Wednesday, 17 June 2015
Lies, damned lies, and British newspapers
Last month on my own blog I discussed an example of bone-idle British journalism at its worst - and its worst is very bad indeed. In this case, the newspaper in question had apparently got a school leaver to précis a piece from a rival paper, adding her own interpretation of the original article in between quoted extracts.
The original piece, which appeared in the Telegraph, was by Lord Rees, the Astronomer Royal. The rip-off version, which appeared in the Daily Mail, managed to completely reverse the meaning of what he was saying. If the misinterpretation was wilful, then it was a disgrace; if it was the result of stupidity or carelessness then it was a shambles.
Well, Mr Bond, the first time is happenstance. But this week anybody unfortunate enough to look at the Daily Mail will have seen an even more odious example of its descent from journalism into propaganda, in the form of an attack on the BBC that is clearly designed to pave the way for the UK government to reduce or abolish the licence fee. Naturally the very thought of that has the Mail flapping its wings like an excited harpy, as (along with 90% of Britain's often foreign-owned and extremely partisan press) it hates the idea of an independent, publicly funded media entity with a remit to be unbiassed and informative in its reporting.
Here are the facts. The Mail article fails to mention that £270m of the licence fee was taken to support Welsh language channel S4C and a slate of government projects including broadband rollout and local television. By the Mail's calculations, programme costs don't included edit suites, newsrooms, and (especially dear to my heart) story development, and yet without those there would be no programmes. The Mail claims that the BBC "pumps money" into its commercial arm, BBC Worldwide. In fact the two are obliged by charter to conduct business at arm's length; BBC Worldwide receives no share of the licence fee and generates money (for instance by sale of BBC programmes to other countries) that feeds back into programme-making in the UK.
The bottom line is that, completely contrary to the Mail's assertions, 90% of BBC spending is on content, distribution and related support costs. And that figure is independently verified, as the Mail must surely be aware.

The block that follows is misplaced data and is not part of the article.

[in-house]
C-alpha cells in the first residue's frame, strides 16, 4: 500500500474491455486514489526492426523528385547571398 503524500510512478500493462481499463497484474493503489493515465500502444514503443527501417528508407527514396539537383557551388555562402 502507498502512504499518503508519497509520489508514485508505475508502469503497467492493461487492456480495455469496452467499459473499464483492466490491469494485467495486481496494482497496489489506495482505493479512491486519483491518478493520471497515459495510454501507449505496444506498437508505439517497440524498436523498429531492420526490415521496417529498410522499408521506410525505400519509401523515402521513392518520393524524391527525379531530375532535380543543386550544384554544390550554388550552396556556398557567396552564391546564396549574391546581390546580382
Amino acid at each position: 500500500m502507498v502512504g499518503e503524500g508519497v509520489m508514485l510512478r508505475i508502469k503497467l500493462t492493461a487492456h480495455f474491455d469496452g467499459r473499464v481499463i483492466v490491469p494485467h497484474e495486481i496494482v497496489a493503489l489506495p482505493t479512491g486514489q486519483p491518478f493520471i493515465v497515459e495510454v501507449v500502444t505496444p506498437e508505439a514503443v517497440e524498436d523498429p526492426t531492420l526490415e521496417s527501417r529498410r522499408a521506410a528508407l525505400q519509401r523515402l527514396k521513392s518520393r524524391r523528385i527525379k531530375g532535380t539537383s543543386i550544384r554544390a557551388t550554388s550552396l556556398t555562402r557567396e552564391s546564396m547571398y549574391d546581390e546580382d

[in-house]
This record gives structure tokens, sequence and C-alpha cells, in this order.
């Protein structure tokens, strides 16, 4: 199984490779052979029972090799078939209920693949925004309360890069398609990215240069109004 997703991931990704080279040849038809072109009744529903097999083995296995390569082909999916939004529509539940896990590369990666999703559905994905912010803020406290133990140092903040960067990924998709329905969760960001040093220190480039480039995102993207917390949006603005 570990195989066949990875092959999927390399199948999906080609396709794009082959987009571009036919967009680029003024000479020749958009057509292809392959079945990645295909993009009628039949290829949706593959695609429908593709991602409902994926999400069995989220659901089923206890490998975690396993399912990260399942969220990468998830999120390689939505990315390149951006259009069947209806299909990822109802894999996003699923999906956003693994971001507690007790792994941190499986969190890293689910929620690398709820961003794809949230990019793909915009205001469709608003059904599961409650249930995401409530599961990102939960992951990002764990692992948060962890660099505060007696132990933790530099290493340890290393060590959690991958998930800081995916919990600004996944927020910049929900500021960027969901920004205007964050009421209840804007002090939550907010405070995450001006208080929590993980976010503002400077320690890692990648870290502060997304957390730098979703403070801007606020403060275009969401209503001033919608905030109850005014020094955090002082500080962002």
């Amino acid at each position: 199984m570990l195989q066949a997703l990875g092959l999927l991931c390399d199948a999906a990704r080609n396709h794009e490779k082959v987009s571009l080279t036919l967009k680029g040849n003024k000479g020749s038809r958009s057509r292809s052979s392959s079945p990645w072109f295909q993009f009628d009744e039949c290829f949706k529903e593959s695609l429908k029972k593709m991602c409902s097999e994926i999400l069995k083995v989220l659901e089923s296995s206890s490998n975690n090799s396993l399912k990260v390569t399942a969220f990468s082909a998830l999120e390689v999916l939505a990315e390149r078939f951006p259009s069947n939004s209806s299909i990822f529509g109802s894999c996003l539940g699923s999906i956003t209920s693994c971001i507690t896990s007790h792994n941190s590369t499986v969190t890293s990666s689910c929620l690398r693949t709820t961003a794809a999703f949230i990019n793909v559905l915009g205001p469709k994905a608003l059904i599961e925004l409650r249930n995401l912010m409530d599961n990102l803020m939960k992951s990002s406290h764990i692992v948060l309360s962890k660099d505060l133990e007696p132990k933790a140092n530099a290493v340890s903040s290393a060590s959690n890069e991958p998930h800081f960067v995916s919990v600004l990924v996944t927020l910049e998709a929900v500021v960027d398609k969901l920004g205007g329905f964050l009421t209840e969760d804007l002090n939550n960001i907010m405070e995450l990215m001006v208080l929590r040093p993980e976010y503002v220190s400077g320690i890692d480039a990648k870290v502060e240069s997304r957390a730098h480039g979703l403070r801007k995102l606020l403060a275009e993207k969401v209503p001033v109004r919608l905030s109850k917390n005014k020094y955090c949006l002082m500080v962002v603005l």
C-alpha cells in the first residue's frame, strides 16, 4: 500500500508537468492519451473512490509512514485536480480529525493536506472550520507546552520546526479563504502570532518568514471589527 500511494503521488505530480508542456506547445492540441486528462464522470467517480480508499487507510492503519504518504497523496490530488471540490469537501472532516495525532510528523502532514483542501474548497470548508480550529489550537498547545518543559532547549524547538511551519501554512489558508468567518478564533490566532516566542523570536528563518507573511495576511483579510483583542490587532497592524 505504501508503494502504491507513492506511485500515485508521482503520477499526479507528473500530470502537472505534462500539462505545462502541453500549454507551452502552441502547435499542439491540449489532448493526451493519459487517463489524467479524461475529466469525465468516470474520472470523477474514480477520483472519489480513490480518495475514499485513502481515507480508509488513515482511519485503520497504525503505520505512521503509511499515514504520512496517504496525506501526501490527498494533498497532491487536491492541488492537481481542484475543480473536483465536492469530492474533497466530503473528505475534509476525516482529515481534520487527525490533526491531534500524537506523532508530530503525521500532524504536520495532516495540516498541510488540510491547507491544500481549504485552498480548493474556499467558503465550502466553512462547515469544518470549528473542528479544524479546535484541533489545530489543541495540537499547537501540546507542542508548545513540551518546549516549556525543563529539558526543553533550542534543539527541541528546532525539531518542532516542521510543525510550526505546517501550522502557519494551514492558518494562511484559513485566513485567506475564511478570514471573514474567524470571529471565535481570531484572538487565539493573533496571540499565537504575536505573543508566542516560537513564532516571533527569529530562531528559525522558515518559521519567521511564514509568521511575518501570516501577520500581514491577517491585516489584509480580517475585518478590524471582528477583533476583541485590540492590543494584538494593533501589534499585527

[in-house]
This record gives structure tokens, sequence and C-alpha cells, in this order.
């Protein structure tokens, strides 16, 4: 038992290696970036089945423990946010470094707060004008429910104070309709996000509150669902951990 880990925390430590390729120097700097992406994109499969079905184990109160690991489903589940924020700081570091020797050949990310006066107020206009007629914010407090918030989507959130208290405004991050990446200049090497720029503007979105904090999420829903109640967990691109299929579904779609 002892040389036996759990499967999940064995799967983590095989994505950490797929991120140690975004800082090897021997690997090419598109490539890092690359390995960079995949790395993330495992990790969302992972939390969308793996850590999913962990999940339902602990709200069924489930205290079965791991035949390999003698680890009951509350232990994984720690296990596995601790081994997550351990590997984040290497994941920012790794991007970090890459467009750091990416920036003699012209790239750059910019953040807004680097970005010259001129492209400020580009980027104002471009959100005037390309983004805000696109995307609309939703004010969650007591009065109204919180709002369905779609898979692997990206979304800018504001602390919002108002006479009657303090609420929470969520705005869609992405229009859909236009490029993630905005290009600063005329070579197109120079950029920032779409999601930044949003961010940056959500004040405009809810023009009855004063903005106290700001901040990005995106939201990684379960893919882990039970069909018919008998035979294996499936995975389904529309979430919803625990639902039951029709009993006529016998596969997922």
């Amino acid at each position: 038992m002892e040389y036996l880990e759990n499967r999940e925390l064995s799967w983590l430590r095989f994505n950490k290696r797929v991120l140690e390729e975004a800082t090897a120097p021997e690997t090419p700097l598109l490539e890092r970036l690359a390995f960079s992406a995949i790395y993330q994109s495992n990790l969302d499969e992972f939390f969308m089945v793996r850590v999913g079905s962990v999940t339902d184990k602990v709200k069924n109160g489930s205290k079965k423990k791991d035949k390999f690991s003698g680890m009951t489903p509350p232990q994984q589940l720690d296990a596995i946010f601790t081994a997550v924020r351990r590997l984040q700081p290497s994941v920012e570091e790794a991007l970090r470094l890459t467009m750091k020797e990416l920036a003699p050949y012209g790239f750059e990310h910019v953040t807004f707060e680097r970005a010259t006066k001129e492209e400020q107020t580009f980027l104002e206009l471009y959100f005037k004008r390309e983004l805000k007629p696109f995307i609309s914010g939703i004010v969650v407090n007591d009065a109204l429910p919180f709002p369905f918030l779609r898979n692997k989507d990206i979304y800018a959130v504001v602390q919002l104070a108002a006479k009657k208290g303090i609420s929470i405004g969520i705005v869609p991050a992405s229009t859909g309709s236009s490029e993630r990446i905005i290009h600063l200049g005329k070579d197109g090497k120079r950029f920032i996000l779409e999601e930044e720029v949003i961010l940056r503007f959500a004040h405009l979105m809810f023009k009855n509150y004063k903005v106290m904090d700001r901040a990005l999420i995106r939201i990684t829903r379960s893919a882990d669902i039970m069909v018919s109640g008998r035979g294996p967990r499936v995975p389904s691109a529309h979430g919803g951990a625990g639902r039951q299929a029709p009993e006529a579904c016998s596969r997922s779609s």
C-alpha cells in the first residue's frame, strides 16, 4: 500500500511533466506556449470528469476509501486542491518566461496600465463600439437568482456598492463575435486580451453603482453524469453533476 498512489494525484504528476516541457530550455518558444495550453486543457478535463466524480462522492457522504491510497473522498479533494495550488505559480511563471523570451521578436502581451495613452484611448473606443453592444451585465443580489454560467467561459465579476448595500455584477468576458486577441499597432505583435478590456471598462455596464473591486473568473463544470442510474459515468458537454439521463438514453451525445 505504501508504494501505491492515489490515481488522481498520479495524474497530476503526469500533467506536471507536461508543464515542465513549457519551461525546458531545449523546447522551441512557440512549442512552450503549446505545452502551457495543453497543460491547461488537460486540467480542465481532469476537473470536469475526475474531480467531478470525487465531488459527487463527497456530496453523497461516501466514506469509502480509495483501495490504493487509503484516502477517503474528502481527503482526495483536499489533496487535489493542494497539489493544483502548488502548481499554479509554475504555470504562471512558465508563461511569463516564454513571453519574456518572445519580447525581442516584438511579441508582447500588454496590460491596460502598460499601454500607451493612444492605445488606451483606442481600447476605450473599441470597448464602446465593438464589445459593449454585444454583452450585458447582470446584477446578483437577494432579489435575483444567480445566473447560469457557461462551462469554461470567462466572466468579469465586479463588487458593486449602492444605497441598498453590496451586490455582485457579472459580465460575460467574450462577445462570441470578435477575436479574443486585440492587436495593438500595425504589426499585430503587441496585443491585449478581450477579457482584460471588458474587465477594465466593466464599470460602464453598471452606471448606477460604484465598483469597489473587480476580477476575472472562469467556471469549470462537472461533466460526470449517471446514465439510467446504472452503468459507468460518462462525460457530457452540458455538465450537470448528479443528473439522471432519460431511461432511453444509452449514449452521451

This is only the latest blast in a long propaganda campaign that the Mail has been running with the apparent aim of stirring its readership into a state of high dudgeon against the BBC. For example, there was this 2008 report about how BBC "wasted" £45,000 ($70,000) on a party to promote the TV show Merlin. Yet that's a perfectly reasonable cost of doing business, and it paid off. Merlin has now sold to over 180 countries, netting over £100 million in revenue for the BBC on an outlay from the licence fee of less than £40 million. Bearing in mind that the primary purpose of the BBC is to create programmes for the British public, and that turning a profit is a secondary concern, I'd say that was a pretty good return on investment. But not in the eyes of the Mail, whose proprietor has opted for non-domicile status and is a contributor to the Conservative Party, who for years have been trying to chip away at the BBC's popularity - which, I'd venture to say, is considerably higher among the general public than that of either Lord Rothermere or the Tories.
If the UK electorate is gulled by propaganda like this into allowing politicians to scrap the licence fee, the BBC will be severely weakened and we will have lost a vital source of objective reporting and high-quality programmes that are the envy of the world. All to make nasty little rags like the Mail better able to serve their paymasters. So wherever you live in the world, next time you come across a news piece that is striving so desperately to convince you of something, remember to ask yourself: cui bono?